One of my favorite contemporary writers is a dear friend who is presently not writing, having been reassigned by his company to editorial duties. He recently wrote an article for a magazine, however, and my friend obviously retains the gift God bestowed upon him for penning words that reach deep into the heart.
“My tongue is the pen of a ready writer” (Psalm 45:1).
Sometimes in life, no venue seems to exist for using obviously God-given abilities. We may feel ourselves placed upon the shelf, as it were, with gifts still present, but apparently wasted. We know better than to force the issue by attempting to artificially create our own opportunities. Nevertheless, the question nags and perhaps even at times depresses. “Why did God give me these gifts if He doesn’t intend for me to use them?”
“All the saints salute you, chiefly they that are of Caesar's household” (Philippians 4:22).
The Apostle Paul’s letter to the Philippians closes with a not so veiled affirmation that he had pillaged “Caesar’s household” for the Lord Jesus Christ. Rather than viewing himself as on the shelf when cast into prison, Paul recognized that lost opportunities to lead people to Christ in Asia Minor provided opportunity to do the same in the prison of Rome. As Frances often says, Paul “bloomed where he was planted.”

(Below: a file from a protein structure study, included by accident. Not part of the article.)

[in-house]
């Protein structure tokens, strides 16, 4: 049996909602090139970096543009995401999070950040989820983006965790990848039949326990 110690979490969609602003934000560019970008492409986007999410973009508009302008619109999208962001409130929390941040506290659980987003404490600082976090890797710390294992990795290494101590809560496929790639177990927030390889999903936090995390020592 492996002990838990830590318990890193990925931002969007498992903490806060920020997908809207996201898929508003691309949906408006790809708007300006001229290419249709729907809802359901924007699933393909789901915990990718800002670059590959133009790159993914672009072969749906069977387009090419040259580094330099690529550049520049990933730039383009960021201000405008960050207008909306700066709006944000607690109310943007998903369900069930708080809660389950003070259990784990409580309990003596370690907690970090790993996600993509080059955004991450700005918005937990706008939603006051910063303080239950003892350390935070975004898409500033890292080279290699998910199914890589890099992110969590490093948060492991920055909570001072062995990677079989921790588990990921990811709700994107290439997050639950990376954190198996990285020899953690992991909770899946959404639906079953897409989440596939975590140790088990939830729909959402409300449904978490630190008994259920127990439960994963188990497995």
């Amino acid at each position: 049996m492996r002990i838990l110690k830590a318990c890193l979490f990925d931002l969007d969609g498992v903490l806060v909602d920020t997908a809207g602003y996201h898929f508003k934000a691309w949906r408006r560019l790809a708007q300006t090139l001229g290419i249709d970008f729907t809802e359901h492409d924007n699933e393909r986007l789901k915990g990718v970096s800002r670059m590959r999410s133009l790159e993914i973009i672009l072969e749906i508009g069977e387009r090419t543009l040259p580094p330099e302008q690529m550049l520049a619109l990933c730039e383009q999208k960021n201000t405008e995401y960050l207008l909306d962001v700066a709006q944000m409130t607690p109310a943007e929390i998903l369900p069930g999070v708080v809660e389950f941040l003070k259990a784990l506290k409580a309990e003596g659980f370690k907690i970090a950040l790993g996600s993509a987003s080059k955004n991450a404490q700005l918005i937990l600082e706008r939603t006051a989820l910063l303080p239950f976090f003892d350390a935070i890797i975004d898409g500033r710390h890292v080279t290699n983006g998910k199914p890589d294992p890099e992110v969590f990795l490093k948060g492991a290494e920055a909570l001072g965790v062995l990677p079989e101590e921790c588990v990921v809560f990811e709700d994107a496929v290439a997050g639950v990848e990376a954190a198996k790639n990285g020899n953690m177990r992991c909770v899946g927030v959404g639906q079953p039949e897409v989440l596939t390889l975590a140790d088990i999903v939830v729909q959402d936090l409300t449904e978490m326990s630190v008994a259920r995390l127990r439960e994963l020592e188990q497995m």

The friend I mentioned understands this truth and, like Paul, presently blooms where he is planted. Rather than mourn over lost opportunity, he views his editorial calling as God’s way for him at this particular hour in life. I have little doubt he will again write regularly at some point in the future. Rather than pine for that day, however, my friend recognizes the truth that this day provides opportunity for the believer’s most important gifting and calling: “Whatsoever ye do, do all to the glory of God” (I Corinthians 10:31). This attitude and perspective blesses the writers he edits, and more importantly, their readers benefit from his determination to bloom in faith rather than wilt in sorrow.
Whether or not we find ourselves in the garden that seems most appropriate for our particular gifts, the joy of our hearts and the blessing of others result from our determination to trust and submit ourselves unto the God whose “way is perfect” (II Samuel 22:31). We close with the prophet’s assurance that our Lord can plant gardens where no vine, no branch, and no flower seems possible…
“The desert shall rejoice, and blossom as the rose.”